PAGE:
Foto des Verkäufers
2 vols in one, folio (320 x 215 mm), ff  224; 76, with large white-on-black woodcut initials, full-page woodcut 'tree of proportion' printed in red and black, full-page woodcut showing finger symbolism for numbering, numerous woodcut mathematical and geometrical diagrams, and illustrations showing instruments and methods of measuring; margins of initial leaves a bit frayed and worn, some occasional light marginal waterstaining, overall a remarkably fresh, bright, unsophisticated, and large copy, with numerous leaves with deckle intact, in its original Italian limp vellum binding, manuscript title on paper label on spine, lettered 'Suma d Arithmet' on lower fore-edge, 'B A L.' on upper cover, the vellum wrinkled and outer edge of lower cover frayed. £750,000First edition, a remarkable copy in entirely original condition, of the first mathematical encyclopedia of the Renaissance and 'the first great general work on mathematics printed' (Smith, Rara arithmetica). It is amongst other things famous for first publishing the ideas of Fibonacci; the first published exposition of double-entry bookkeeping; and the perspective theories of Pacioli's friend and colleague Piero della Francesca, who died two years before the Summa was published.Rare in any condition, the example offered here retains its original Italian vellum binding, and the copy is free from restorations or sophisticaions.The Summa is famous for spreading the mathematical ideas of the author's predecessors (especially those who did not get into print) to generations of mathematicians to follow. Of special note is Pacioli's role in disseminating the ideas of the great thirteenth-century mathematician Fibonacci, whose 1202 Liber Abaci famously introduced Arabic numbers to the West. Fibonacci's work only circulated in manuscript, however, and in a Latin suited for academics, but Pacioli had these concepts printed in Italian for introduction to the wider commercial world, and thereby transformed how Europe conducted business. Pacioli even observes that the term for the modern mathematics of merchants, 'abbaco', was likely derived from the phrase 'in modo Arabico' ('In the Arab manner') (see f 19r), not from the abacus counting device (see Sangster, p 116). The Summa is also the first printed book to treat algebra comprehensively and the first printed vernacular text on geometry. It gives the first examples of calculus and of a calculated logarithm, the first printed text on the mathematics of linear perspective, and the earliest printed representation of computation, in its iconic full-page woodcut of finger counting (see Sitwell, Smith, Clarke, and Gleeson-White, pp 91-131). The Summa contains, famously, the first presentation in print of the theories of Leonardo Fibonacci of Pisa (1170-1250) 'whose works [in manuscript] transmitted Hindu-Arabic numerals and theories to the West and thus marked the beginning of the mathematical renaissance' (Stillwell). Pacioli's treatise on bookkeeping, De computis et scripturis, contained in the Summa, is the first printed work to set out the method of double-entry bookkeeping, a system which has stood the test of centuries. The author's treatment of geometry is drawn from the manuscript of Piero della Francesca's Libellus de Quinque Corporibus Regularibus which Pacioli studied in the ducal library of Urbino. It is the earliest treatment of Piero's work in print and principal fount (via his publications) for Piero's geometrical and perspective theories (see Ciocci, 2009). Luca Pacioli was also friend, teacher, and collaborator of Leonardo Da Vinci, who wrote in his notebook a list of 'things to do' (ca 1495) including a reminder to himself to 'learn multiplication from the root from Maestro Luca' (Sitwell et al., p 91).Born in 1447 in Borgo Sansepolcro, Pacioli was first schooled in the abbaco system, an applied, commercial education focusing on mercantile mathematics. He became a Franciscan friar in the early 1470s and shortly thereaft. Buchnummer des Verkäufers 3914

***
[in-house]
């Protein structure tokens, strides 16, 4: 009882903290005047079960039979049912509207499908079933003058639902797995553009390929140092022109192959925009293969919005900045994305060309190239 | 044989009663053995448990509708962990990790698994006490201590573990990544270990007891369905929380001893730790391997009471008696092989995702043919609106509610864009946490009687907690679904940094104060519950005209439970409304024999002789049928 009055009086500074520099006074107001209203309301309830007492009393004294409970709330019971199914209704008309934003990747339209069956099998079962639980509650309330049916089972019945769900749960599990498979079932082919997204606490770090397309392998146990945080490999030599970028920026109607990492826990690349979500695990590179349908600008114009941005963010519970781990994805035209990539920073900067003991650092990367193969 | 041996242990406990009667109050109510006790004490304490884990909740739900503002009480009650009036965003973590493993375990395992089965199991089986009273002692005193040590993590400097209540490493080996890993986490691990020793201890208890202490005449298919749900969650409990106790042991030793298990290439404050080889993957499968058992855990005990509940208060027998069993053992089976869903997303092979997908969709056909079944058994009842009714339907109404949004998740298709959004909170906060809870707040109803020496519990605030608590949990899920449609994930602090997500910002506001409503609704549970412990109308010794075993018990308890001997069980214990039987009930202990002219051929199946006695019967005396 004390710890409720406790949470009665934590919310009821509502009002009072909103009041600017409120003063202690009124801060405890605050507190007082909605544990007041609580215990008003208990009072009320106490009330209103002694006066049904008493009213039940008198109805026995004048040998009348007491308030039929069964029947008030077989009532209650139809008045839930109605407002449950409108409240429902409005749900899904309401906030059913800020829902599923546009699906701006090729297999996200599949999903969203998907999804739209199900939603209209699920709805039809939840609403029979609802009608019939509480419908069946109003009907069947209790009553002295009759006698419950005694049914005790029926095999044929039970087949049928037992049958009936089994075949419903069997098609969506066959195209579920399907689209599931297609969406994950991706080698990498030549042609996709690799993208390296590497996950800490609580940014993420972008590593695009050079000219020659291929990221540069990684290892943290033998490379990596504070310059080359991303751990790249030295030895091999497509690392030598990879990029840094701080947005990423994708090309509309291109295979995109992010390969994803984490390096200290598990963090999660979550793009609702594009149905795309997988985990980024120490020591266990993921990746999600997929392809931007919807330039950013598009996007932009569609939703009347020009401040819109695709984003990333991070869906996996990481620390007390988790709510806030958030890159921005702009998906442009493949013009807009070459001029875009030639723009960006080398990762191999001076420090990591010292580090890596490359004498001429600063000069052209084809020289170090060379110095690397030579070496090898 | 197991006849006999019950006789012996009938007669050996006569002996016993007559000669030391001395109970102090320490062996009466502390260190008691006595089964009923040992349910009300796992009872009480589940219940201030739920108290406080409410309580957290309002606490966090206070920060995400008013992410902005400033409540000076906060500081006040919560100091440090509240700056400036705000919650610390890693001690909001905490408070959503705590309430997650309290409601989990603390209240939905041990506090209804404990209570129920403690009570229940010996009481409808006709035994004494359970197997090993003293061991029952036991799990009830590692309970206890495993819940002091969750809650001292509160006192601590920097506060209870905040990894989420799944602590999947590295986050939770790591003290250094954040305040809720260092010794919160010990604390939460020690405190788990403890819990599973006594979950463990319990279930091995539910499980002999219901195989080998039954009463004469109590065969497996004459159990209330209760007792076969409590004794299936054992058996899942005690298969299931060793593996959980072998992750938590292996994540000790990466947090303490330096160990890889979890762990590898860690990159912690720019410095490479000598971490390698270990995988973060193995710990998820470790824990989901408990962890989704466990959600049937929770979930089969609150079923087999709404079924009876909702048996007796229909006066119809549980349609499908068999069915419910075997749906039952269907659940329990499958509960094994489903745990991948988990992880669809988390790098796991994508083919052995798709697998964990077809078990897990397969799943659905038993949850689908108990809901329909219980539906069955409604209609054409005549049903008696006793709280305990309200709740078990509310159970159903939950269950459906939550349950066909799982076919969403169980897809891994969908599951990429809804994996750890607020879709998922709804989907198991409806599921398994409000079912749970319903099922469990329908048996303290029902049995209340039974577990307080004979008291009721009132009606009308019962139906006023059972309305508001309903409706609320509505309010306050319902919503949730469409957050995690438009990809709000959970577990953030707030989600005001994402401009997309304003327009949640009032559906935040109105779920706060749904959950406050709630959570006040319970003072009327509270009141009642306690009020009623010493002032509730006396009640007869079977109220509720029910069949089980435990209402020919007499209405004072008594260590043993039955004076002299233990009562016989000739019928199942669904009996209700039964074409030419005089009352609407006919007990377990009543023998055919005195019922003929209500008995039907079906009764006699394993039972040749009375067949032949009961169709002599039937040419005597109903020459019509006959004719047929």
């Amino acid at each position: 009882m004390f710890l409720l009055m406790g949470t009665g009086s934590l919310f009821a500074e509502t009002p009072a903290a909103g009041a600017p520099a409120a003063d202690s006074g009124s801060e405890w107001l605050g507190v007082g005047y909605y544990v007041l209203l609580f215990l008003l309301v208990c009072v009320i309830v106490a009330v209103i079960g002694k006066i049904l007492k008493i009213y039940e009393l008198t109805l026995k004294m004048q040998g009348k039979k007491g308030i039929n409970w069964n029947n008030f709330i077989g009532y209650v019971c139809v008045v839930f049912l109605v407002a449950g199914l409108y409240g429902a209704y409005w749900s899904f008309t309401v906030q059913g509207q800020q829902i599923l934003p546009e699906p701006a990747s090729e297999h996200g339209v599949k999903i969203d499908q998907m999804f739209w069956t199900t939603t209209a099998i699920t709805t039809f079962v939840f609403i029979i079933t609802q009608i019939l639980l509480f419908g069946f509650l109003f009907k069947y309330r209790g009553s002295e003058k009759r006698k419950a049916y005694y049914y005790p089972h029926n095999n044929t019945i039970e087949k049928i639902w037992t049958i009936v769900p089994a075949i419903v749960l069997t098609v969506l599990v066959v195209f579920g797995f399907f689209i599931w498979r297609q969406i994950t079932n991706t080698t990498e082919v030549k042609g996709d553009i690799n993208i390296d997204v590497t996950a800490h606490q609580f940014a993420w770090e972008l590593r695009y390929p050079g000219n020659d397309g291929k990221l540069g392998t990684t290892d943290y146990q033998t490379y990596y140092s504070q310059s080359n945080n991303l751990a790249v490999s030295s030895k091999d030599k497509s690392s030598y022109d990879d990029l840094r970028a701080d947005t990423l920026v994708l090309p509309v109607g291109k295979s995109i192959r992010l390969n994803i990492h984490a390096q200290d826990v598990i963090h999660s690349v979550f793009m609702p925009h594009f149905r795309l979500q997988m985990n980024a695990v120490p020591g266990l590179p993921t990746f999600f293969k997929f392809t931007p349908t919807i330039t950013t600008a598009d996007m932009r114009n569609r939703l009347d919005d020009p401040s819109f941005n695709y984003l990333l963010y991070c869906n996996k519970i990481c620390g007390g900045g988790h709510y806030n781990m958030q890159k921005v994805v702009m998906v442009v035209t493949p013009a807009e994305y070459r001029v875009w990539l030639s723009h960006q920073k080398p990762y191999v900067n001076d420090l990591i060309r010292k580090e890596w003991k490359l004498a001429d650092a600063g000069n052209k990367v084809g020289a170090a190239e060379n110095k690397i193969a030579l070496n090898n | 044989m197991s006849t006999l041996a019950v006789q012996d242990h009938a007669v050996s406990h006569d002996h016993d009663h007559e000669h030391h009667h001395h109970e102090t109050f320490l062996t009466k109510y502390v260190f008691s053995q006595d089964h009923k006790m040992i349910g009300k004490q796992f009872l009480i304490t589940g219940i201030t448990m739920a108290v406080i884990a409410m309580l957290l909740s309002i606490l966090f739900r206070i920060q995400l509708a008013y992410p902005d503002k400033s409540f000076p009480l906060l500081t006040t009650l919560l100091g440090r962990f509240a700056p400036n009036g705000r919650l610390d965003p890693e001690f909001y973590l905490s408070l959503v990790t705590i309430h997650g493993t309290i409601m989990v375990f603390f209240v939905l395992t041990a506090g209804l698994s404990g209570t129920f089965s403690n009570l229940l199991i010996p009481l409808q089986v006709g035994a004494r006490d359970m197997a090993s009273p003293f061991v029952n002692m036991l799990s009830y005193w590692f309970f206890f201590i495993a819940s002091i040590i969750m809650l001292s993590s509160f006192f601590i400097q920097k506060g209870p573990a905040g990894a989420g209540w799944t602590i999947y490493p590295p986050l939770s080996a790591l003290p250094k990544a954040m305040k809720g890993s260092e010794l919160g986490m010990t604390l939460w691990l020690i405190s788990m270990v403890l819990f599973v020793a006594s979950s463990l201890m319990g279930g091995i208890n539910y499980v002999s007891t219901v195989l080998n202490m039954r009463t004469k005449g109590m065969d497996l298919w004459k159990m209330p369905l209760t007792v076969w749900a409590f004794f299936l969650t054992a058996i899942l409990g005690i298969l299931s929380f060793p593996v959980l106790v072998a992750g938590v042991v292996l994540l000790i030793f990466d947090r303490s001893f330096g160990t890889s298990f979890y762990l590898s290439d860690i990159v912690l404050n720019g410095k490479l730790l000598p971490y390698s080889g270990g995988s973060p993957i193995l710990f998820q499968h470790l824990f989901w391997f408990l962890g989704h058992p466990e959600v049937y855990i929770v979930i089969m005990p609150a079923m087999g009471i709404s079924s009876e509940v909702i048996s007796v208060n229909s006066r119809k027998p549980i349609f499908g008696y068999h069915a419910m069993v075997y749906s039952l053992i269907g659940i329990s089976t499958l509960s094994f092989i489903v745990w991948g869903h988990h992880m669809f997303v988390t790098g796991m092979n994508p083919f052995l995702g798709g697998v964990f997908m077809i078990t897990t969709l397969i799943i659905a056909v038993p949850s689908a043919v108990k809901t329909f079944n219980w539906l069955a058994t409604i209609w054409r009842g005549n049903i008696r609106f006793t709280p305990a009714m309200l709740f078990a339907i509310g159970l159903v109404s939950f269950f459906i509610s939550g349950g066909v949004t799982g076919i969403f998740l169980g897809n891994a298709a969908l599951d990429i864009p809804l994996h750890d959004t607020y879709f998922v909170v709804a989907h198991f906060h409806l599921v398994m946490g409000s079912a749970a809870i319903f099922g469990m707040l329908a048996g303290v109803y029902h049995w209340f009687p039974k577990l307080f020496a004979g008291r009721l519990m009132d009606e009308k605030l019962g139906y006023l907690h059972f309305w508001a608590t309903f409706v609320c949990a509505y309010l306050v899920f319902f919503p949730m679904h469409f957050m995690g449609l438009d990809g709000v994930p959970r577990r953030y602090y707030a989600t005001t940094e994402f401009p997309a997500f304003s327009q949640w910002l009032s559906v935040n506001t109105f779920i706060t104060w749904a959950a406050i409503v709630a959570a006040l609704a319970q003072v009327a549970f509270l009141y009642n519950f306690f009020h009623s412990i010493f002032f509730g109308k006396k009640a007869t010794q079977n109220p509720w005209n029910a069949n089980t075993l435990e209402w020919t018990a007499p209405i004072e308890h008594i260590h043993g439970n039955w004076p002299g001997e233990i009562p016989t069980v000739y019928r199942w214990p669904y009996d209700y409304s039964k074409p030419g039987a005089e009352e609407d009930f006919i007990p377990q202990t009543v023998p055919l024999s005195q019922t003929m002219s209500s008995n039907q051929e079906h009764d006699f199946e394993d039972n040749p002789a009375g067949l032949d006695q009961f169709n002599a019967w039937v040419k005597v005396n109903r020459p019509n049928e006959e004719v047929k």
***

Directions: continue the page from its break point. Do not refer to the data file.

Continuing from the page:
Titel: Su[m]ma de arithmetica geometria proportioni...
Verlag: [colophon:] Venice, Paganinus de Paganinis, 10-20 November, 1494
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